Four students of the back waived walk side by side across the TU Delft campus.
In Delft, the number of international students increased by 6 percent. (Photo: Justyna Botor)

The number of foreign students in Dutch higher education increased 7 percent this academic year compared to last year, reports Nuffic: much less than in previous years.

Lees in het Nederlands

The reasons for that include the basic student grant, Brexit and the war in Ukraine.

More than 122,000 foreign students are in full-time education in the Netherlands. That is 7 percent more than last year, according to new research by Nuffic, the Dutch organisation for internationalisation in education. It breaks with the trend of previous years. In the last academic year, the growth percentage was 12 percent. These are national figures that include both universities and colleges.

At TU Delft, according to Nuffic figures, the number of internationals increased by 6.1 percent: from 6,344 international students during last academic year to 6,733 this academic year. Comparing the 2020-21 and 2021-2022 academic years, the number of Delft internationals grew by 8.6 percent.

The question is whether the national slowing growth continues. One of the reasons given by Nuffic is that, just like Dutch students, some internationals prefer to start their studies next year, so they can make use of the new basic student grant.

Brexit and the Ukraine war
According to the report, Brexit makes it less attractive for British students to study in the Netherlands. This academic year more than 1,800 British are studying in the Netherlands, 42 percent fewer than before the UK left the European Union. The United Kingdom used to be among the top ten, but has now fallen to 17th place.

Other developments play a role as well. The Russian invasion of Ukraine, for instance, led to a rise in the number of Ukrainian students in the Netherlands. There are now 1,059, which is 47 percent more than in 2021-22.

Top five
The largest group of foreign students in Dutch higher education is still from Germany. Italy is again in second place, followed by China and Romania. A newcomer in the top five is Spain, replacing Belgium.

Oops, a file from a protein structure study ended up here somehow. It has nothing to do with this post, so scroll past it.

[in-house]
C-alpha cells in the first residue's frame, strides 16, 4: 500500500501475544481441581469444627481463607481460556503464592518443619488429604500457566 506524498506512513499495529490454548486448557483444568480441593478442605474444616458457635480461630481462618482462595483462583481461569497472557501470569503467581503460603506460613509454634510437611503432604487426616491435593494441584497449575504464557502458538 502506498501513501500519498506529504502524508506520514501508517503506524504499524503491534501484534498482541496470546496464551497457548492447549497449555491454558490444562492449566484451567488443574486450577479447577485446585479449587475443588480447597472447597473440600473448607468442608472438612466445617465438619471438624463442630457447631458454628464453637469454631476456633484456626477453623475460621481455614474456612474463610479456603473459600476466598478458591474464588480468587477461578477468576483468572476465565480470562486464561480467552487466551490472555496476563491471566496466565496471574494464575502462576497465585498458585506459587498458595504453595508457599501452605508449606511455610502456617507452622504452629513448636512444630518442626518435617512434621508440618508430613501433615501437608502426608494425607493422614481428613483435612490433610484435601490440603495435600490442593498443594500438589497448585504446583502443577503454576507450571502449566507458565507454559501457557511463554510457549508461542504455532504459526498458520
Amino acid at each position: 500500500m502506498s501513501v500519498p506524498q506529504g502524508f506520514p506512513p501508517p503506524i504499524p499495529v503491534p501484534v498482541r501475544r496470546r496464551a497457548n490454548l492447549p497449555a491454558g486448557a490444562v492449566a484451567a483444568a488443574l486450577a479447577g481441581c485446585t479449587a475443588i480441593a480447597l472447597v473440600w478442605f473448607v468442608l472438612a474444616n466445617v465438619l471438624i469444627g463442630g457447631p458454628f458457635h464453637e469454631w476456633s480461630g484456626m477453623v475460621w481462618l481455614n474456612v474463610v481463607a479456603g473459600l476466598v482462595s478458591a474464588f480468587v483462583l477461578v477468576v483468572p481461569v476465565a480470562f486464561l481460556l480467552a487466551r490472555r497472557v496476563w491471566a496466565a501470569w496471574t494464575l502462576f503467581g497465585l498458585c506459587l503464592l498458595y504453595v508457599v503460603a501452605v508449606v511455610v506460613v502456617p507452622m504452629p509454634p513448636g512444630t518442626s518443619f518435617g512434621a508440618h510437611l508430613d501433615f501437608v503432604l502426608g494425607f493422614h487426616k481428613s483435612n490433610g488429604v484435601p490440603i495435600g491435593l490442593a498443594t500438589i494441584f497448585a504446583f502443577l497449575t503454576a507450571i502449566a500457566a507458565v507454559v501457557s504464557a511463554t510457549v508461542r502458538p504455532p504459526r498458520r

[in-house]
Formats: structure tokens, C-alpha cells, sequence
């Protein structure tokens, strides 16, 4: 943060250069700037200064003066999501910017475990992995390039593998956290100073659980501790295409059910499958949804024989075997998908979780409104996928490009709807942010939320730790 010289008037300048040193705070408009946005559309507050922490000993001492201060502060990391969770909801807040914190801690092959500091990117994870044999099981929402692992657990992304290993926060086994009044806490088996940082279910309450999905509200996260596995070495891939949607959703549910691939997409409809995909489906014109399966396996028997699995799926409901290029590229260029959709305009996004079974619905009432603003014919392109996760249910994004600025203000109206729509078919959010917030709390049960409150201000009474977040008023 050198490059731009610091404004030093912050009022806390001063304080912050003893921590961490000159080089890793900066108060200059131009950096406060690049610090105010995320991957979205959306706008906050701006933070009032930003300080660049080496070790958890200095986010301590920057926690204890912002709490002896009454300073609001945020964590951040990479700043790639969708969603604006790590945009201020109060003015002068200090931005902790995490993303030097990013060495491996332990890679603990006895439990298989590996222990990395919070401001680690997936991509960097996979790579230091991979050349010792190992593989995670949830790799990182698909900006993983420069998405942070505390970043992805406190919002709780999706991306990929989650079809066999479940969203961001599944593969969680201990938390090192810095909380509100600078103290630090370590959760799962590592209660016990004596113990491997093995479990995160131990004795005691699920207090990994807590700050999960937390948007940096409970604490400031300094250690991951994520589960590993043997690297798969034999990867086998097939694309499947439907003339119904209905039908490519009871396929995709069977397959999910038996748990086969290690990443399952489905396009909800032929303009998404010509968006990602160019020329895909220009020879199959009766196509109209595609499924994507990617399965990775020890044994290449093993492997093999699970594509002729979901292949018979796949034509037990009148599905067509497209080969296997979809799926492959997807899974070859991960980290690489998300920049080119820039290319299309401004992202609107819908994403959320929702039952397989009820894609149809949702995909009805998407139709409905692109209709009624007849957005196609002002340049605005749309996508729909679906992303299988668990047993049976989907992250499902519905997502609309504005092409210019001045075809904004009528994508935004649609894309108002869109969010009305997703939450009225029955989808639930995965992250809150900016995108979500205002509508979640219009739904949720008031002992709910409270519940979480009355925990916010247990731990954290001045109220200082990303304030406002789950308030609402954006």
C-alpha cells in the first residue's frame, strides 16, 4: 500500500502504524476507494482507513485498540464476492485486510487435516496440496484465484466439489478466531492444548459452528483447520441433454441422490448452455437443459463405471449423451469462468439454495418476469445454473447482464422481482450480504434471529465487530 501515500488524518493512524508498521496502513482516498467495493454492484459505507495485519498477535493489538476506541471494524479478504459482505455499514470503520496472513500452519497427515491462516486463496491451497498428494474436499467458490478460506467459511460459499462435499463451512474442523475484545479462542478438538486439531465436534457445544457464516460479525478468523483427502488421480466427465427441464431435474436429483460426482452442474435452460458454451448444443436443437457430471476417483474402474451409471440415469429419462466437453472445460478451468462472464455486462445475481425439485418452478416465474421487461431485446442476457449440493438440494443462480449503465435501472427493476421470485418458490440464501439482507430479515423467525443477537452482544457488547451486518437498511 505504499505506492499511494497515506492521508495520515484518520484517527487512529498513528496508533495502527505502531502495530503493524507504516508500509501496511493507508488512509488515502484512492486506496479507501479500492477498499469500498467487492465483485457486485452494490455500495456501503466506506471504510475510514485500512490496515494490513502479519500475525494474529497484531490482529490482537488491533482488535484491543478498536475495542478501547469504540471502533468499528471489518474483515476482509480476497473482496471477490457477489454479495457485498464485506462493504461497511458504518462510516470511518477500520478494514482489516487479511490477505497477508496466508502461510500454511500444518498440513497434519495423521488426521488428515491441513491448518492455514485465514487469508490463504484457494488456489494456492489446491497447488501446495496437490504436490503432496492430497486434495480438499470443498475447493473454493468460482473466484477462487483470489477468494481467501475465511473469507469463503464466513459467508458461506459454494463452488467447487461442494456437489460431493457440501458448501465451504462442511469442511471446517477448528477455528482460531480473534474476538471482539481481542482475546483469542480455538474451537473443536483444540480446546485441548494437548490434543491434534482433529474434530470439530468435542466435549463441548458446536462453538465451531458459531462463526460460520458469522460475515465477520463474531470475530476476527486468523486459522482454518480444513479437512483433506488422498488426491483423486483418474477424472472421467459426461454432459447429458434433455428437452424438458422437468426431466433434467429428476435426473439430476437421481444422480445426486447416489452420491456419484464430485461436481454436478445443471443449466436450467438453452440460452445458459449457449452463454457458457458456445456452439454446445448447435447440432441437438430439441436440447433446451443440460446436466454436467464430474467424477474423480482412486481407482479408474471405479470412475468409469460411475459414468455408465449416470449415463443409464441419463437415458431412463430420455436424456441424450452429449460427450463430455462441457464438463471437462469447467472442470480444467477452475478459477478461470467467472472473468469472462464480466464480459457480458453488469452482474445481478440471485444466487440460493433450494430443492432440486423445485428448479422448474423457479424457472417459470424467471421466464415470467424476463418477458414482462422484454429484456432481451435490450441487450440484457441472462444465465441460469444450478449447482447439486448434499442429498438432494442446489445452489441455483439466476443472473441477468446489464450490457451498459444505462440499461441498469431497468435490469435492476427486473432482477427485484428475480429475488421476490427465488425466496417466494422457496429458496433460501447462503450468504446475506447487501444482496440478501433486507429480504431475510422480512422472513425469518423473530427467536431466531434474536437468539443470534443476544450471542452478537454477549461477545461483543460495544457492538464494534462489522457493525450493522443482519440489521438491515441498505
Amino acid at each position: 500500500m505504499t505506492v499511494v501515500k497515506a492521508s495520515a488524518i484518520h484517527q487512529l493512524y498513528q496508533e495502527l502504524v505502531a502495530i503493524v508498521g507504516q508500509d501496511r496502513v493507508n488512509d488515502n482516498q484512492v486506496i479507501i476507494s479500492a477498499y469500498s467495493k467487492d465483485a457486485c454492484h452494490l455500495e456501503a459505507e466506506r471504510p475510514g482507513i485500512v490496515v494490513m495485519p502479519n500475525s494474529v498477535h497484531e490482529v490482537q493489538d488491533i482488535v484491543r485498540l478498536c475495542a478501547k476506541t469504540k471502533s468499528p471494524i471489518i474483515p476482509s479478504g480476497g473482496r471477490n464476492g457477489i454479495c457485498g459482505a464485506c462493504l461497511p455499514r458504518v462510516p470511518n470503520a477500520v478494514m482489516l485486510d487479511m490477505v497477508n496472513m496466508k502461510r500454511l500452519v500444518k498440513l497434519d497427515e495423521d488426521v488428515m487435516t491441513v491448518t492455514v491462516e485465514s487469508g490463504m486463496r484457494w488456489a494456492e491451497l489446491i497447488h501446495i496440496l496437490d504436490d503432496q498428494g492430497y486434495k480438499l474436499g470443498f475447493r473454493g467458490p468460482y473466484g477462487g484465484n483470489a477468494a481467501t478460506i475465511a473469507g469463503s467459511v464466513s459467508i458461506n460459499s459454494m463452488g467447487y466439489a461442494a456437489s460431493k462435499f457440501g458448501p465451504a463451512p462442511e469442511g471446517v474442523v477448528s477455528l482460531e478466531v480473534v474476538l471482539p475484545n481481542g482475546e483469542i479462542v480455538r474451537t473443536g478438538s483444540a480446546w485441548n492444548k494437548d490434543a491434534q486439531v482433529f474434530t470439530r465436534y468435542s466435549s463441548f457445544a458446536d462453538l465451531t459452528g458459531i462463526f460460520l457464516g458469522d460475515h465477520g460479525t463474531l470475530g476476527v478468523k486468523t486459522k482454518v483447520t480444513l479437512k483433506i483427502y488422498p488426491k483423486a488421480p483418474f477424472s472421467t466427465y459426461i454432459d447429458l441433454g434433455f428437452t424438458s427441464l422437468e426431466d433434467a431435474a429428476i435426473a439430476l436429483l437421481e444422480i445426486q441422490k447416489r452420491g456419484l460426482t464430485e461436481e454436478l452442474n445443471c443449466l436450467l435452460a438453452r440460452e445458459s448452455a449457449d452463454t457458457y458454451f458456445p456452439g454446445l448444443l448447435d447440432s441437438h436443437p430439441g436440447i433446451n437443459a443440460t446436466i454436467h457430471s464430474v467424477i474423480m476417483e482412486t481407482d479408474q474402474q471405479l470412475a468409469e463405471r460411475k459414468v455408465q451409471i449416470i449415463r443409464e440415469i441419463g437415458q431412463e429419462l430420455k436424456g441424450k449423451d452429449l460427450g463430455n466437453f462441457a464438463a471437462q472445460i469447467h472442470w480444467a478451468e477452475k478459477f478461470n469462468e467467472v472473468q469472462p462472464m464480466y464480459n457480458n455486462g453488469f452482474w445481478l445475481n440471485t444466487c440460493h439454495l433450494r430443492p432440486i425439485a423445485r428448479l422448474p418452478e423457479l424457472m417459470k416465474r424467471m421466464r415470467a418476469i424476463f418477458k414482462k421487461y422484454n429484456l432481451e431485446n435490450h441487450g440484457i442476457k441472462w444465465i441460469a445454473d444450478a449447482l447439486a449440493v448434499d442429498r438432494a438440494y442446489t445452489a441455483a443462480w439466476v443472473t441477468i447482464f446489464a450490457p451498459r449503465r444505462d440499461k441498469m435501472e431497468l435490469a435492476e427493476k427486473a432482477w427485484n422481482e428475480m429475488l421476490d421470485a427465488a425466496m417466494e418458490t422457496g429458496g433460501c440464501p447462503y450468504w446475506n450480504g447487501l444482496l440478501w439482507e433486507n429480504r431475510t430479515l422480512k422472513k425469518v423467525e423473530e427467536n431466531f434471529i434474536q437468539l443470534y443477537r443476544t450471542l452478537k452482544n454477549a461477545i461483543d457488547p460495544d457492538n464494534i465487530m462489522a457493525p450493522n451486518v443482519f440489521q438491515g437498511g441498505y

One in seven of all the students in higher education is from abroad. They come from 167 different countries and a quarter of them are from the European Economic Area. The latter group does not include the UK and Switzerland, for example. Around 85,000 international students are currently attending a research university and nearly 37,000 are studying at a university of applied sciences.

In absolute terms, the University of Amsterdam has the largest number of international students. The only university of applied sciences in the top ten is Fontys. But Maastricht University heads the list in relative terms: more than half of the university’s student body comes from abroad. TU Delft accounts for seventh place. Only the study programmes with 2,000 students or more have been included in the top ten in terms of relative numbers.

More control
The number of international students has doubled in the past two decades. Education Minister Robbert Dijkgraaf is putting forward new legislation that aims to channel the influx of international students. He wants more central control and would like foreign students to learn some Dutch.

  • Critics regularly associate the growth of international students with overcrowded lecture halls and shortages of student housing. Research conducted by Delta shows that the latter is not true. Over the past three years, virtually no student housing has been added in Delft.

(HOP, Peer van Tetterode / Delta)